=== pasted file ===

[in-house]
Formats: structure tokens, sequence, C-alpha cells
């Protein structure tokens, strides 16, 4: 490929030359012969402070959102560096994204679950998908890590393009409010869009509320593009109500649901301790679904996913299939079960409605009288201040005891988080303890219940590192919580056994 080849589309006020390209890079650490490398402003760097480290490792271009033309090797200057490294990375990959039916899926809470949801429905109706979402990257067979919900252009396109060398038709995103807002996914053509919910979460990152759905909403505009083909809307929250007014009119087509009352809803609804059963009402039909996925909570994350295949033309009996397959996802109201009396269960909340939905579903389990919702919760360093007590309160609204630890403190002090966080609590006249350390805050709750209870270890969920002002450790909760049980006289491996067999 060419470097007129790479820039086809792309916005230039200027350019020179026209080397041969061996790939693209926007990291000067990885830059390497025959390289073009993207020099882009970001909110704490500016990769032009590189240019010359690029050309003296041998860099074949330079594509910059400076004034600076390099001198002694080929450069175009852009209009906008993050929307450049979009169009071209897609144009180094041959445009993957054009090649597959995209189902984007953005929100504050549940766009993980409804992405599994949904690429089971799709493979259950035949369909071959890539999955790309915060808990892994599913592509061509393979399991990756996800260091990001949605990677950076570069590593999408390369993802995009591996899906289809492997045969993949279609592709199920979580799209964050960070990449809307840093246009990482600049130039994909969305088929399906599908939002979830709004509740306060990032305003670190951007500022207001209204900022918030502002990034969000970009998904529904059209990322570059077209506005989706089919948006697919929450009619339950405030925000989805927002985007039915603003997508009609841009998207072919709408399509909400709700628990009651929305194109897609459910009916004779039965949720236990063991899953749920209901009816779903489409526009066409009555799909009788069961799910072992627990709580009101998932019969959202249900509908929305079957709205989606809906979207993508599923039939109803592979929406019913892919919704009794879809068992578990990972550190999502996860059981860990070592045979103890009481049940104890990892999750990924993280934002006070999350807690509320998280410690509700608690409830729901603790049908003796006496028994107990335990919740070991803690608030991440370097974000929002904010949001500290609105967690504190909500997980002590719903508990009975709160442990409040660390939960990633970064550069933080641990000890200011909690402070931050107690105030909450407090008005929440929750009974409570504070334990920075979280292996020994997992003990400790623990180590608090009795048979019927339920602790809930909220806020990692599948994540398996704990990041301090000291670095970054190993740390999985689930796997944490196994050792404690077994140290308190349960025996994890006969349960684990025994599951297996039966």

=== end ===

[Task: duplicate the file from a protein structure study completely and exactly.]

[in-house]
Formats: structure tokens, sequence, C-alpha cells
């Protein structure tokens, strides 16, 4: 490929030359012969402070959102560096994204679950998908890590393009409010869009509320593009109500649901301790679904996913299939079960409605009288201040005891988080303890219940590192919580056994 080849589309006020390209890079650490490398402003760097480290490792271009033309090797200057490294990375990959039916899926809470949801429905109706979402990257067979919900252009396109060398038709995103807002996914053509919910979460990152759905909403505009083909809307929250007014009119087509009352809803609804059963009402039909996925909570994350295949033309009996397959996802109201009396269960909340939905579903389990919702919760360093007590309160609204630890403190002090966080609590006249350390805050709750209870270890969920002002450790909760049980006289491996067999 060419470097007129790479820039086809792309916005230039200027350019020179026209080397041969061996790939693209926007990291000067990885830059390497025959390289073009993207020099882009970001909110704490500016990769032009590189240019010359690029050309003296041998860099074949330079594509910059400076004034600076390099001198002694080929450069175009852009209009906008993050929307450049979009169009071209897609144009180094041959445009993957054009090649597959995209189902984007953005929100504050549940766009993980409804992405599994949904690429089971799709493979259950035949369909071959890539999955790309915060808990892994599913592509061509393979399991990756996800260091990001949605990677950076570069590593999408390369993802995009591996899906289809492997045969993949279609592709199920979580799209964050960070990449809307840093246009990482600049130039994909969305088929399906599908939002979830709004509740306060990032305003670190951007500022207001209204900022918030502002990034969000970009998904529904059209990322570059077209506005989706089919948006697919929450009619339950405030925000989805927002985007039915603003997508009609841009998207072919709408399509909400709700628990009651929305194109897609459910009916004779039965949720236990063991899953749920209901009816779903489409526009066409009555799909009788069961799910072992627990709580009101998932019969959202249900509908929305079957709205989606809906979207993508599923039939109803592979929406019913892919919704009794879809068992578990990972550190999502996860059981860990070592045979103890009481049940104890990892999750990924993280934002006070999350807690509320998280410690509700608690409830729901603790049908003796006496028994107990335990919740070991803690608030991440370097974000929002904010949001500290609105967690504190909500997980002590719903508990009975709160442990409040660390939960990633970064550069933080641990000890200011909690402070931050107690105030909450407090008005929440929750009974409570504070334990920075979280292996020994997992003990400790623990180590608090009795048979019927339920602790809930909220806020990692599948994540398996704990990041301090000291670095970054190993740390999985689930796997944490196994050792404690077994140290308190349960025996994890006969349960684990025994599951297996039966």